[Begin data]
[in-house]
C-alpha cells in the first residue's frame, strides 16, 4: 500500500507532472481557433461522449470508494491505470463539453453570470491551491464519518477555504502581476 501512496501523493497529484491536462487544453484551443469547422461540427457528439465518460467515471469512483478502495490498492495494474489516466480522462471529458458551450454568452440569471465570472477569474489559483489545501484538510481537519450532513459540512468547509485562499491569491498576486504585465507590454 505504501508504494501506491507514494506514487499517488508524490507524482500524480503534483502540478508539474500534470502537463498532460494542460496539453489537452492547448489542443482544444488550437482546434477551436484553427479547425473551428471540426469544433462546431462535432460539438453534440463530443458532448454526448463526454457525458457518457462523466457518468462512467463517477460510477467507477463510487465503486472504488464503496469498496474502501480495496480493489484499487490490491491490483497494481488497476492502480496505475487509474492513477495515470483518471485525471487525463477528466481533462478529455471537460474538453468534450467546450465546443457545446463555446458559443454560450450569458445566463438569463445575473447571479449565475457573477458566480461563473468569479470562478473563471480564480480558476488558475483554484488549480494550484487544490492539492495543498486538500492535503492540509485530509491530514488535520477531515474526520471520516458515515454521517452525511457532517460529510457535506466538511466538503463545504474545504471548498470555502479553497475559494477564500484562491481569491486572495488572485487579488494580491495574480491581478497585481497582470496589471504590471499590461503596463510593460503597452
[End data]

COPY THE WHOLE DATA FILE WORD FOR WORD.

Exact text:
[in-house]
C-alpha cells in the first residue's frame, strides 16, 4: 500500500507532472481557433461522449470508494491505470463539453453570470491551491464519518477555504502581476 501512496501523493497529484491536462487544453484551443469547422461540427457528439465518460467515471469512483478502495490498492495494474489516466480522462471529458458551450454568452440569471465570472477569474489559483489545501484538510481537519450532513459540512468547509485562499491569491498576486504585465507590454 505504501508504494501506491507514494506514487499517488508524490507524482500524480503534483502540478508539474500534470502537463498532460494542460496539453489537452492547448489542443482544444488550437482546434477551436484553427479547425473551428471540426469544433462546431462535432460539438453534440463530443458532448454526448463526454457525458457518457462523466457518468462512467463517477460510477467507477463510487465503486472504488464503496469498496474502501480495496480493489484499487490490491491490483497494481488497476492502480496505475487509474492513477495515470483518471485525471487525463477528466481533462478529455471537460474538453468534450467546450465546443457545446463555446458559443454560450450569458445566463438569463445575473447571479449565475457573477458566480461563473468569479470562478473563471480564480480558476488558475483554484488549480494550484487544490492539492495543498486538500492535503492540509485530509491530514488535520477531515474526520471520516458515515454521517452525511457532517460529510457535506466538511466538503463545504474545504471548498470555502479553497475559494477564500484562491481569491486572495488572485487579488494580491495574480491581478497585481497582470496589471504590471499590461503596463510593460503597452